26 August 1806
The Rutland Arms, Bakewell, Derbyshire
Mr. Edward CooperRector of Hamstall Ridware, Staffordshire, Fellow of All Souls, devoted supplicant before his noble patron, Sir George Mumps, and my first cousinis possessed of a taste for hymns. He sings without the slightest encouragement or provocation, in a key entirely of his own choosing. Were he content to sing alone, in a subdued undertone befitting one of his dignity and station, all might be well. But Mr. Cooper has achieved a modest sort of fame as the composer of sacred music; and like the ardent shepherd of many a flock, must needs have company in his rejoicing. There are those who profess to admire my cousin's wistful baritone and remarkable lyricsSir George Mumps himself is said to have presented the Staffordshire living on the strength of his esteembut Jane Austen is not among them. Were Mr. Cooper to sing airs in the Italian, before an audience of five hundred, I should still blush for his execution and taste. My cousin is a very good sort of man, his compassion and understanding quite equal to the duties of his parish; but his strains are not for the enduring, of an early hour of the morning.
I was blushing now, as I rolled towards Miller's Dale in the heart of Derbyshire behind the horse of Mr. Cooper's excellent friend, Mr. George Hemming; and I foresaw a morning's-worth of mortification in store, did my cousin continue to sing as he had begun. I had borne with Mr. Cooper's hymns through his dawn ablutions; I had borne with a determined humming over our morning coffee. And as the pony trap rolled west through a remarkable spread of country, I now reflected thatI had borne with a stream of liturgical ditty for nearly a fortnight. To say that I possessed an entire hymnal of Mr. Cooper's work writ large upon my brain was the merest understatement. I heard his powerful strains in my sleep.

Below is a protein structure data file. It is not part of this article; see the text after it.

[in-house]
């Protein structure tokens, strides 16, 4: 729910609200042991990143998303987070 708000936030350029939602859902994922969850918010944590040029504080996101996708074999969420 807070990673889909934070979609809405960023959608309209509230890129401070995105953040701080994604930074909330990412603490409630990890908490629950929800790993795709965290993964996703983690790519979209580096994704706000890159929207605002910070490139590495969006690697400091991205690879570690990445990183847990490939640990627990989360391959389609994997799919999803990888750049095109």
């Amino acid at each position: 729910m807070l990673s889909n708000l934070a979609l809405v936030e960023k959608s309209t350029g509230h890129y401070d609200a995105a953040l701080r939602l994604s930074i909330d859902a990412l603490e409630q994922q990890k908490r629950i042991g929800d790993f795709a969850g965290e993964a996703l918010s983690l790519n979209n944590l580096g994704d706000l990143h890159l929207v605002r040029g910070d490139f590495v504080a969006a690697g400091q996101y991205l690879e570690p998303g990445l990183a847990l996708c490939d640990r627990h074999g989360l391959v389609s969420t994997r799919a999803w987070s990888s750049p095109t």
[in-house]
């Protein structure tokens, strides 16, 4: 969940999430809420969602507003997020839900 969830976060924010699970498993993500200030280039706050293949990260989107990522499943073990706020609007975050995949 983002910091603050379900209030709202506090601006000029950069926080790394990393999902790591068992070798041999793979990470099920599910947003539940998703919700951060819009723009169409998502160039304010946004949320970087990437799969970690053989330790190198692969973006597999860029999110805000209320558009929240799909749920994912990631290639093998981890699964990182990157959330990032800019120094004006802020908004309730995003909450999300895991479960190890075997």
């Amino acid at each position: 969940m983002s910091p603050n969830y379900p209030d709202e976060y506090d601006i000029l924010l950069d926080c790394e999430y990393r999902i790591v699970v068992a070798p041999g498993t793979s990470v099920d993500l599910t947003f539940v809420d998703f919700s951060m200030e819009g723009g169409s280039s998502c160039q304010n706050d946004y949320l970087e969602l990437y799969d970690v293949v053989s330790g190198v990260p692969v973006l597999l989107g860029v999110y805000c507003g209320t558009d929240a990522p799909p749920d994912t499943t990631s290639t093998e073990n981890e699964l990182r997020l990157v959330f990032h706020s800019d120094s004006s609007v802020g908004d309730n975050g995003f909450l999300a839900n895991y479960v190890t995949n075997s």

"Is it not a beautiful morning, Jane? Does not the heart leap in the human breast for the greater glorification of God?" Mr. Cooper cried. "Pray sing with me, Cousin, that the Lord might hear us and be glad!"
Poor Mr. Hemming cast a troubled glance my way. He was but an instant from a similar application, and I read his distress in his looks. My cousin's talent, we may suspect, had progressed unnoticed by his friend during the long years that interceded between their first acquaintance, and this latest renewal; had Mr. Hemming known of the recital we were to receive during our journey to Miller's Dale, he might well have retracted his invitation. I had long ago learned the surest remedy for Mr. Cooper, however, and I now hastened to employ it. Even the least worldly of men may be prey to vanity.
"Do not destroy all my pleasure in hearing you, Cousin, by requiring me to sing myself!" I cried. "My voice should never be joined with yours; it is not equal to the demands of the performance. Nor, I am certain, is Mr. Hemming's. Pray let us rest a little in your art, and be satisfied."
Mr. Cooper beamed, and commenced a tedious five verses of "The Breath That Breathed O'er Eden."
I endured it in silence; for I owed Mr. Cooper every measure of gratitude and respect. But for my cousin, I should never have set foot in Derbyshire at all. And Derbyshirewith all its wild beauty and untamed peakshad long been the dearest object of my travels.